Friday, February 25, 2011

Habermas: Introduction and Analysis

Notre Dame Philosophical Reviews
2011-02-37 : View this Review Online : View Other NDPR Reviews
David Ingram, Habermas: Introduction and Analysis, Cornell University Press, 2010, 360pp., $26.95 (pbk), ISBN 9780801476013.

Reviewed by Eduardo Mendieta, Stony Brook University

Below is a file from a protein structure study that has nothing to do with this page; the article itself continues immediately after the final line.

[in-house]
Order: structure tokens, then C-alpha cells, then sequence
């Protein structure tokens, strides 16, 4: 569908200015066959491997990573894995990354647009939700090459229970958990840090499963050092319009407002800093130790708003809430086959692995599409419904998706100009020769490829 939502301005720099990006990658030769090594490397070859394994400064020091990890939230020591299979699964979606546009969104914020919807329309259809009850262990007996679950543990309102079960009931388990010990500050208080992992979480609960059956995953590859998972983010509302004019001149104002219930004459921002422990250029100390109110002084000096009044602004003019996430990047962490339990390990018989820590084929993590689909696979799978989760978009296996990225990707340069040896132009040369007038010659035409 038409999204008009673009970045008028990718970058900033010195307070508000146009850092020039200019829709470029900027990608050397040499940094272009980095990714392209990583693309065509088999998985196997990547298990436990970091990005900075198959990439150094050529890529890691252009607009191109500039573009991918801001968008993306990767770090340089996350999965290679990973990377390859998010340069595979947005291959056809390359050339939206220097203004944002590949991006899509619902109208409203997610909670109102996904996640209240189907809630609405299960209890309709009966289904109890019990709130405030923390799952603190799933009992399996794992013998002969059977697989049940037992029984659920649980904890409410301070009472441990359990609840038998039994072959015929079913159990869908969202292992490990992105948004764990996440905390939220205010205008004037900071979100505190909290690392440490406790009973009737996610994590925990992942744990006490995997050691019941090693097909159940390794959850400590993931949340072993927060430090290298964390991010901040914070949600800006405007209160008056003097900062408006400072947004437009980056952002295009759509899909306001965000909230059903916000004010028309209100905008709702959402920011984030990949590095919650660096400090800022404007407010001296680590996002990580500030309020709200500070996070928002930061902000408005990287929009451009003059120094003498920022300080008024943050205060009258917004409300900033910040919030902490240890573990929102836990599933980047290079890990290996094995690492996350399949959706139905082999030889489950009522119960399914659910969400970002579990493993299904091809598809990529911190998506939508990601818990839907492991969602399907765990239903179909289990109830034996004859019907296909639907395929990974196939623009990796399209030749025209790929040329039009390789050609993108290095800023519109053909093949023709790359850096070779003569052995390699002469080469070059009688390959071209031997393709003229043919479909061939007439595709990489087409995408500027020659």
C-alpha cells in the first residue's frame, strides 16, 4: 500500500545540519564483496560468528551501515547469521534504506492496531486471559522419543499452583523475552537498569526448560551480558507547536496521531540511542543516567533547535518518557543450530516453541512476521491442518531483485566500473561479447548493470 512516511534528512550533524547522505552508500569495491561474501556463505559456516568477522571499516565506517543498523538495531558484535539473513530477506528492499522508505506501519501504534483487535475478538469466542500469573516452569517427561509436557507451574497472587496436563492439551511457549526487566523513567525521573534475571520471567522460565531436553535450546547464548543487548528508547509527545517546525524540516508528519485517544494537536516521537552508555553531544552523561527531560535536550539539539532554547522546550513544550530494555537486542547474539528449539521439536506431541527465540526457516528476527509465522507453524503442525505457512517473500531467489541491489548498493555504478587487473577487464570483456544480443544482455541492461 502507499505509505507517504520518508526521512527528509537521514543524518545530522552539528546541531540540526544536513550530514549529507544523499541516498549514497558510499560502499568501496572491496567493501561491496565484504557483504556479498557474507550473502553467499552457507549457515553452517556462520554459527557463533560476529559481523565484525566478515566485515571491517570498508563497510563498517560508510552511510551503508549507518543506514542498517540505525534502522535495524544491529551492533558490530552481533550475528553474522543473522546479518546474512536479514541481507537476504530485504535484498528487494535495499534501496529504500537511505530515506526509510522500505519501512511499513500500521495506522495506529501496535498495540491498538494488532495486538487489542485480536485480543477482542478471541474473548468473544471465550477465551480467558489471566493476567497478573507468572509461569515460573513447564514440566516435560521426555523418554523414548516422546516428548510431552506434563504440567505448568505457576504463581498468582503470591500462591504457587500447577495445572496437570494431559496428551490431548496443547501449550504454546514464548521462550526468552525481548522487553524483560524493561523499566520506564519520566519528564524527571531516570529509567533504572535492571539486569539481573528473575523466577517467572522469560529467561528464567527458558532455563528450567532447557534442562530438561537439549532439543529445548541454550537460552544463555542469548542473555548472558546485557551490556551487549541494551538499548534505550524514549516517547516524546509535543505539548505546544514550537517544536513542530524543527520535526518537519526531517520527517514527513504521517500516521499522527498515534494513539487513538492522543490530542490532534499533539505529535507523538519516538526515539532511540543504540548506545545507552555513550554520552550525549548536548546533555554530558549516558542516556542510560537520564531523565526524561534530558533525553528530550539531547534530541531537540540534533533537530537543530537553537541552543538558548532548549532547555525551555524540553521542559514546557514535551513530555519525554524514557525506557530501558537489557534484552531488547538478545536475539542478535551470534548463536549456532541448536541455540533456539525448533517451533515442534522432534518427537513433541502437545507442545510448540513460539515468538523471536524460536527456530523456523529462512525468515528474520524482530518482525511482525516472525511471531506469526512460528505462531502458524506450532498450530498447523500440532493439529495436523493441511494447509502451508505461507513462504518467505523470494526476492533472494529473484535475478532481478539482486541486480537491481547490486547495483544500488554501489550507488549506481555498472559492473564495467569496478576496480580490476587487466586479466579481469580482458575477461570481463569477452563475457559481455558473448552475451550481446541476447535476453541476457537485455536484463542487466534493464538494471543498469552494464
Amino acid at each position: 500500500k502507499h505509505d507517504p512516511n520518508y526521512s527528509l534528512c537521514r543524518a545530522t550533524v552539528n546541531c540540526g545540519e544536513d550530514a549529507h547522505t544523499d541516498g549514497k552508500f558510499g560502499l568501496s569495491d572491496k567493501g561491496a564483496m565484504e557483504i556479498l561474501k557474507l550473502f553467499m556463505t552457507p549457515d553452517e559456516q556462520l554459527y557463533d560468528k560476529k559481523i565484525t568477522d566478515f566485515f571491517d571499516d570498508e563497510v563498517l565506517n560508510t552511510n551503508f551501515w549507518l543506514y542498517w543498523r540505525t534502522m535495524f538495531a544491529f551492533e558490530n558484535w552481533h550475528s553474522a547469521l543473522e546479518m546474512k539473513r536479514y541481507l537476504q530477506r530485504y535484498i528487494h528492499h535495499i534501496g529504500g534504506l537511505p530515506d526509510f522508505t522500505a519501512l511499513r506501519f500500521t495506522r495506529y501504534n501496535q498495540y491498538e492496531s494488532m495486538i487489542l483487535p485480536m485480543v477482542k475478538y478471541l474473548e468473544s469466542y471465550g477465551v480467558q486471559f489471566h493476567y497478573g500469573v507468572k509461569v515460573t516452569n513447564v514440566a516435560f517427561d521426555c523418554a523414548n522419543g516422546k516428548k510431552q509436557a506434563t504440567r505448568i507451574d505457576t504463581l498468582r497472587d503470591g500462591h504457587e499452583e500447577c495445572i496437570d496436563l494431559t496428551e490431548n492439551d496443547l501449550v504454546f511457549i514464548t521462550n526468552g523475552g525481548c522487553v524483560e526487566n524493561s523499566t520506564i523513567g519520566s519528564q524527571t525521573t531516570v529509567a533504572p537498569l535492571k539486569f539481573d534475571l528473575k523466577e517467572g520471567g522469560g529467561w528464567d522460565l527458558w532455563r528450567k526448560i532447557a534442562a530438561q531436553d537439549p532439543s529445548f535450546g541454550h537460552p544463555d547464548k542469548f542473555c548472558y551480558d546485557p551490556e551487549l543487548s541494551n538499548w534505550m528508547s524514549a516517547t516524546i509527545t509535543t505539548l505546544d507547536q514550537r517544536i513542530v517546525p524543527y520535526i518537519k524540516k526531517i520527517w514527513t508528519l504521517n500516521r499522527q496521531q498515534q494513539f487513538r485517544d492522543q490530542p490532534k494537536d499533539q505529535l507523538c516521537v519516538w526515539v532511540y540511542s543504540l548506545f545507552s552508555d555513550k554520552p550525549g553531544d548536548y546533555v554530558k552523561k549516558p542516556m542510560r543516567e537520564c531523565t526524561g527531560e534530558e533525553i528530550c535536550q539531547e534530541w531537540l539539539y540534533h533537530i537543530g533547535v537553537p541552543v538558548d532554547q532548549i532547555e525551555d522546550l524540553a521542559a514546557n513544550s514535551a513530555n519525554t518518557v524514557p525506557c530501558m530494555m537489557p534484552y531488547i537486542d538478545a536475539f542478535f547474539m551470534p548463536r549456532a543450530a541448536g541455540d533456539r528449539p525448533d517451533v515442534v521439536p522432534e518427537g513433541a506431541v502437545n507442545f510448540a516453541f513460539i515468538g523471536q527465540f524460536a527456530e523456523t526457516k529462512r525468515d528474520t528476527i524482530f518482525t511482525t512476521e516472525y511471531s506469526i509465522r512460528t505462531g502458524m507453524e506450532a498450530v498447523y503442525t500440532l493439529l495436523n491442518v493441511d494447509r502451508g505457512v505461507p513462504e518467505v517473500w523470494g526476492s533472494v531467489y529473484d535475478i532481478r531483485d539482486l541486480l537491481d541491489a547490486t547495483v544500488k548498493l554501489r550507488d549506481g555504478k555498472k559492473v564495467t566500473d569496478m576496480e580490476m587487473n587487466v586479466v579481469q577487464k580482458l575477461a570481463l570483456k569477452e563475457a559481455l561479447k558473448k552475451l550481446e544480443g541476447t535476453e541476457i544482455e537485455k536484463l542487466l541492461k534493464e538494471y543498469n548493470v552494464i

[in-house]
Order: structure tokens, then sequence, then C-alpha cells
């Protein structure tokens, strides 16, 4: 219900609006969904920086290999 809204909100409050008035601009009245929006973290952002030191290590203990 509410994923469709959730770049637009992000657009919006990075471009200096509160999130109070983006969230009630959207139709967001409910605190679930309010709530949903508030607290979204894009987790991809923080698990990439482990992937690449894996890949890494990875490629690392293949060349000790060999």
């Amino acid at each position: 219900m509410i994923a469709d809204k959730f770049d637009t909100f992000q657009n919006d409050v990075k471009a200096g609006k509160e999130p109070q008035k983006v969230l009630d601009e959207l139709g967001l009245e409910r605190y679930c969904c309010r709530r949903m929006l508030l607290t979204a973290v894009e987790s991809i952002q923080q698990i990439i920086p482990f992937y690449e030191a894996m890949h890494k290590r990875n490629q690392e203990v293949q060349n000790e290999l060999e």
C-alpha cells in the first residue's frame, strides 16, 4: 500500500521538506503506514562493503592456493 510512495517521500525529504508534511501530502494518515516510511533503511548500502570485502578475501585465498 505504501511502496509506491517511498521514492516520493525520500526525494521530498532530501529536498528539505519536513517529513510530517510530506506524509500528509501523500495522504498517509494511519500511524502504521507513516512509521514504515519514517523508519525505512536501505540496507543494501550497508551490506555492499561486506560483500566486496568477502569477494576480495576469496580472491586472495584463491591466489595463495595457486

David Ingram is no neophyte to either Habermas or Frankfurt School Critical Theory. A very good argument can be made, in fact, that Ingram belongs to what has been called 'Third Generation Critical Theory.'[1] His 1987 book, Habermas and the Dialectic of Reason,[2] was indispensable for a new generation of scholars trying to make sense of Habermas' two-volume Theory of Communicative Action (1981) and his Philosophical Discourse of Modernity (1984). Over the last two decades, in addition to editing volumes of the key writings by Frankfurt School critical theorists, he has written a series of books on democracy, rights, globalization, and cosmopolitanism that have traced a distinctive contribution to a more radical understanding of deliberative democracy. Such a sustained engagement with Habermas' work, in particular, and Critical Theory, in general, explains why this book is not simply an introduction.

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